My "career" as a newspaper reporter lasted all of three months. It was the middle of 2008 and my wife and I were freshly returned from Japan when I worked for a brief stint as a reporter for the Waterton Boundary, a small summer weekly produced by the Pincher Creek Echo for distribution in Waterton Lakes National Park. If nothing else, it was a lot of fun. I got to photograph mountain goats, interview Parks Canada people and scold tourists for feeding the local deer - not things I get to do very often in my current line of work here in Edmonton. And for three months, I got to spend my working days in one of the most beautiful corners of North America.
Waterton, for those who don't know it, is Alberta's forgotten and most underrated national park. A far smaller park than Banff or Jasper, it nonetheless packs more wilderness per square inch than anywhere else in the country while remaining refreshingly free of the sort of aggressive commercialization you find in the province's better known mountain parks. It also has a fascinating human history, replete with tales of shipwrecks, bootleggers, dance halls, scandals and - yes - ghost lore. Waterton's iconic Prince of Wales Hotel, one of Alberta's grandest lodgings, is also one of the province's most famously haunted buildings, and during my summer in Waterton the hotel's manager was kind enough to give me a personalized guided tour of the place.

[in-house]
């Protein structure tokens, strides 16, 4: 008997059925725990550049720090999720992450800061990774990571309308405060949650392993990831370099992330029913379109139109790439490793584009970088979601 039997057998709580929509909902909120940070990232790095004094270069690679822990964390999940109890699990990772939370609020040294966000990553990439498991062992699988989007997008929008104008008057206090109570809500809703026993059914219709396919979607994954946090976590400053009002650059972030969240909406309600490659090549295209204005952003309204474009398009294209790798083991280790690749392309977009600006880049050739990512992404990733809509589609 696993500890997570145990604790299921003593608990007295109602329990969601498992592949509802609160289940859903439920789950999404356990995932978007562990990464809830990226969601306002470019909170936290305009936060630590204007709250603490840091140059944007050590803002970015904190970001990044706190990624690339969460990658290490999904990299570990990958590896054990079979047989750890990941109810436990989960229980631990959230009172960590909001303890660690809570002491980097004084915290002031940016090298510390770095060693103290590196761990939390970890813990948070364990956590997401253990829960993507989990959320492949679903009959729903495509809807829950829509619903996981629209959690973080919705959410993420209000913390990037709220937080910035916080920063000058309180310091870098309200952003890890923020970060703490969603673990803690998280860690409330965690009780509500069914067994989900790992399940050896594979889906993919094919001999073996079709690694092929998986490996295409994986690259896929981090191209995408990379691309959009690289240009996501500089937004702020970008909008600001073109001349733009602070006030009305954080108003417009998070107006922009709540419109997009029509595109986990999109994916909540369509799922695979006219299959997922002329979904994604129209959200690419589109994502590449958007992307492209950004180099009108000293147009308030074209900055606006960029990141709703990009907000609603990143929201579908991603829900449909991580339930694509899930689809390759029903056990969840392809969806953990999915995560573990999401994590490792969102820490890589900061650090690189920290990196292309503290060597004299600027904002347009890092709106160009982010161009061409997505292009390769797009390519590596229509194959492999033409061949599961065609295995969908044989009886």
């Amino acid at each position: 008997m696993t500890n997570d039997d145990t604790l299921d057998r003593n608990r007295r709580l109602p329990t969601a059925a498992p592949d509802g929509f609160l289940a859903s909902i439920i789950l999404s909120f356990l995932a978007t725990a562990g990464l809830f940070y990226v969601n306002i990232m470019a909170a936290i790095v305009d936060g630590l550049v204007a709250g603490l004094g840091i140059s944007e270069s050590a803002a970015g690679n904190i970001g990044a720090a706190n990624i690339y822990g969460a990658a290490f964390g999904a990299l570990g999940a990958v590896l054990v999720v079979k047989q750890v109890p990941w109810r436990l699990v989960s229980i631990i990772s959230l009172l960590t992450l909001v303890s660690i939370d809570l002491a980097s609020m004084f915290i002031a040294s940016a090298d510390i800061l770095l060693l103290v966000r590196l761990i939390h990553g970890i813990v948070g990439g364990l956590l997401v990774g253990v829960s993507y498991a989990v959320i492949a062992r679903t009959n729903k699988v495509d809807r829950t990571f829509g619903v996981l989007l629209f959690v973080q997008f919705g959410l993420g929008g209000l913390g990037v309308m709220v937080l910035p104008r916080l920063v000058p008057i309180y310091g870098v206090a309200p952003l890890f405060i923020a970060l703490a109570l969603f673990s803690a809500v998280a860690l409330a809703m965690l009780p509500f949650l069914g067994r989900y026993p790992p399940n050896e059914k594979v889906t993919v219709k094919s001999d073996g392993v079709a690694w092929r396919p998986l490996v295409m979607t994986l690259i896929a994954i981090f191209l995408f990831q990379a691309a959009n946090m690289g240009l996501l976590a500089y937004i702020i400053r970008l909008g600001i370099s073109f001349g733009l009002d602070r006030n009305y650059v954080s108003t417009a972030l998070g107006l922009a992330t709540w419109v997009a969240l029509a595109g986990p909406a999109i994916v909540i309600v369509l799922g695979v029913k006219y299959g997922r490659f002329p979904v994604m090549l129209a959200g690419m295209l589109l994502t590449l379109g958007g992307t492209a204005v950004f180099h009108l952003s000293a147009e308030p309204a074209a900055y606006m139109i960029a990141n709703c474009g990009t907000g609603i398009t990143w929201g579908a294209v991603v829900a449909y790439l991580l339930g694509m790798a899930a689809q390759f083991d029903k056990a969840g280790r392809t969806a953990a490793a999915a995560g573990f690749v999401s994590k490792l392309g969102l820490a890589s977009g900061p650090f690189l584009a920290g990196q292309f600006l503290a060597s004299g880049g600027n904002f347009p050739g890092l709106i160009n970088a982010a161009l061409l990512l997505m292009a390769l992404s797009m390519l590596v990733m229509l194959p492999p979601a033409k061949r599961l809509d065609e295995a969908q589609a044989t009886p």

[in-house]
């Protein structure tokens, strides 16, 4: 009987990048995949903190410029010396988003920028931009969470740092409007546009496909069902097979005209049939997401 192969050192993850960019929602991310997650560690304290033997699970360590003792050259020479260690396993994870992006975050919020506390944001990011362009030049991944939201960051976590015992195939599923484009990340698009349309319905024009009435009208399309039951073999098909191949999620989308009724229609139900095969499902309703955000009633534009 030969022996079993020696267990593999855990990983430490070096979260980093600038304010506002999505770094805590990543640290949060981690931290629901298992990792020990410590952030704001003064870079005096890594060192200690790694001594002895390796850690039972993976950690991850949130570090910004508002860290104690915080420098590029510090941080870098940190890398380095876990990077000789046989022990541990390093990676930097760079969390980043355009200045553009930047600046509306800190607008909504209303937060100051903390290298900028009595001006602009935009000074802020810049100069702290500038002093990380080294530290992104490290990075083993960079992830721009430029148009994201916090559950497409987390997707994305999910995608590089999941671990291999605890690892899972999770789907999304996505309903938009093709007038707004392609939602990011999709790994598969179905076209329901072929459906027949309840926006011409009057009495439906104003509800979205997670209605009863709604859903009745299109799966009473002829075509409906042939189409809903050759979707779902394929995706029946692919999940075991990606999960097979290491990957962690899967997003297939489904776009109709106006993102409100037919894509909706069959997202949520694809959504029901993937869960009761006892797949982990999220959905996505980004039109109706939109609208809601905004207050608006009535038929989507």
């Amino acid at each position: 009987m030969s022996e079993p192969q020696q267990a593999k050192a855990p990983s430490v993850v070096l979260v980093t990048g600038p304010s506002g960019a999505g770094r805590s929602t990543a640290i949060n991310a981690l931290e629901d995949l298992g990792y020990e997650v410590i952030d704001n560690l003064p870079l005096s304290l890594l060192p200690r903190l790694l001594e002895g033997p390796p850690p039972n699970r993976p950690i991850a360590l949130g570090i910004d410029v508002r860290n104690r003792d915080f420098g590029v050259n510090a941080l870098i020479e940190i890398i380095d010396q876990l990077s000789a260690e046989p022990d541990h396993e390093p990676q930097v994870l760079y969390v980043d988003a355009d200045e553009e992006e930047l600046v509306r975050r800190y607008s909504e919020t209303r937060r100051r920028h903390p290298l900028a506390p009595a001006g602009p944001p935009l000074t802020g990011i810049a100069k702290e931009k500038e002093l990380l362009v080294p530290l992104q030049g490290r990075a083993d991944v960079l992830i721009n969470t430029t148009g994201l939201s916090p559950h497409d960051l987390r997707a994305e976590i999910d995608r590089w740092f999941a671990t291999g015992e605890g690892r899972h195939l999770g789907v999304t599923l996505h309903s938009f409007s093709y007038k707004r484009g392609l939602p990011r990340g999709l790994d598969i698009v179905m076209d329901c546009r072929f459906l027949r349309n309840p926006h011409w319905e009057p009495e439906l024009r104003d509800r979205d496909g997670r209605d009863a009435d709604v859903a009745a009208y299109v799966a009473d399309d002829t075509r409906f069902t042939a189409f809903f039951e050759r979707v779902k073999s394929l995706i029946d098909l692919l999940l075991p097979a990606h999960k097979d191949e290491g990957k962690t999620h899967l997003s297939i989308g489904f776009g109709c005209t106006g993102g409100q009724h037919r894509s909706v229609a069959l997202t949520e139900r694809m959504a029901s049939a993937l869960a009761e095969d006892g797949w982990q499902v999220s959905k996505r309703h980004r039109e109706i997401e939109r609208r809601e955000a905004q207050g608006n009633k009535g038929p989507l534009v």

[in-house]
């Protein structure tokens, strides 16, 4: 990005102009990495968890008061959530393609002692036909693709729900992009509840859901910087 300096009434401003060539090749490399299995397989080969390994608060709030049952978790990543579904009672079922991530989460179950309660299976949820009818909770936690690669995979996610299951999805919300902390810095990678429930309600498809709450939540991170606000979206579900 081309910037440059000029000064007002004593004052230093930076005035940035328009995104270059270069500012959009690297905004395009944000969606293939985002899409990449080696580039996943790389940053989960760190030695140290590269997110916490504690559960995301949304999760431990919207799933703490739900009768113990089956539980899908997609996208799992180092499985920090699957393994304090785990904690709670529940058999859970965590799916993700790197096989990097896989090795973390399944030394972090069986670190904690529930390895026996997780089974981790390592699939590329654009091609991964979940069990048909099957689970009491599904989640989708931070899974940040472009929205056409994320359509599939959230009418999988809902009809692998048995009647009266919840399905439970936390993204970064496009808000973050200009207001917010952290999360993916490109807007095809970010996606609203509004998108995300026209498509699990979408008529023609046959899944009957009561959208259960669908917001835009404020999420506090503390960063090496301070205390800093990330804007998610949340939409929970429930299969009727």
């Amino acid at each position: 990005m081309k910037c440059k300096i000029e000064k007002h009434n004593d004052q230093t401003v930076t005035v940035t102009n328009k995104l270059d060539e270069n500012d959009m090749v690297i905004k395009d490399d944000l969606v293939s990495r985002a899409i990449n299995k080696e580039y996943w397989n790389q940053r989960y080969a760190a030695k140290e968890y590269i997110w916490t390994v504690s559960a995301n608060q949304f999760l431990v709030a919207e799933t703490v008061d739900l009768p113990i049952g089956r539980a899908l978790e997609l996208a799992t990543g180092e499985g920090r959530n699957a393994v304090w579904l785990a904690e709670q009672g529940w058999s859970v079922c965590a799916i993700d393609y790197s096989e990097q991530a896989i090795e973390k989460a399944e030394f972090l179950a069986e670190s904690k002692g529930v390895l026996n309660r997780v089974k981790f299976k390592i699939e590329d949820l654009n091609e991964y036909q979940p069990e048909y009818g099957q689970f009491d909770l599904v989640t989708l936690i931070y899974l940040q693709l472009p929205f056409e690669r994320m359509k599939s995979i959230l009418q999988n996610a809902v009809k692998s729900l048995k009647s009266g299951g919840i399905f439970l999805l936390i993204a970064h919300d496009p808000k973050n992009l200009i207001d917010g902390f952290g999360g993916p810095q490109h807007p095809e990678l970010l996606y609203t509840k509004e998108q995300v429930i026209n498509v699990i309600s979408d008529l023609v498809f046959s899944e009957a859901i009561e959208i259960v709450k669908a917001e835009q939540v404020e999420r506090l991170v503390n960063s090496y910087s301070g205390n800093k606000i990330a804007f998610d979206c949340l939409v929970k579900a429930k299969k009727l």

Did I see any ghosts, you ask? Alas, any disembodied souls that might have been loitering in the building were nowhere to be seen when I showed up. But the owner did give me plenty of material. Here is the article I wrote for the Boundary following my stroll through Waterton's haunted mansion.
Haunted Hotel: Ghost Stories from the Prince of Wales
(Waterton Boundary, August 29, 2008)
The Prince of Wales Hotel is one of Alberta and the Canadian Rockies’ most celebrated architectural landmarks. Built between 1926 and 1927, the Prince of Wales counts among the grandest of Canada’s grand railway hotels, standing alongside Quebec City’s Château Frontenac, Victoria’s Empress Hotel and the Banff Springs Hotel not far to the north
Sitting atop a windswept hill overlooking Upper Waterton Lake, the 80-year-old edifice is regularly battered by gale-force winds that rattle windows and rock the building back and forth, making creaking and whistling sounds through sliver-sized joints or cracks in the wood and in extreme cases slamming doors shut. This coupled by the rapid changes in cloud cover and occasional thunderstorms that often accompany such conditions can make for a decidedly spooky setting.
Considering the age and iconic stature of the building and its somewhat forbidding setting, it is hardly surprising that the Prince of Wales Hotel has, over the decades, cultivated a few enduring ghost stories. Indeed the Prince of Wales ranks among most famous allegedly haunted locales in a province rich in ghost lore.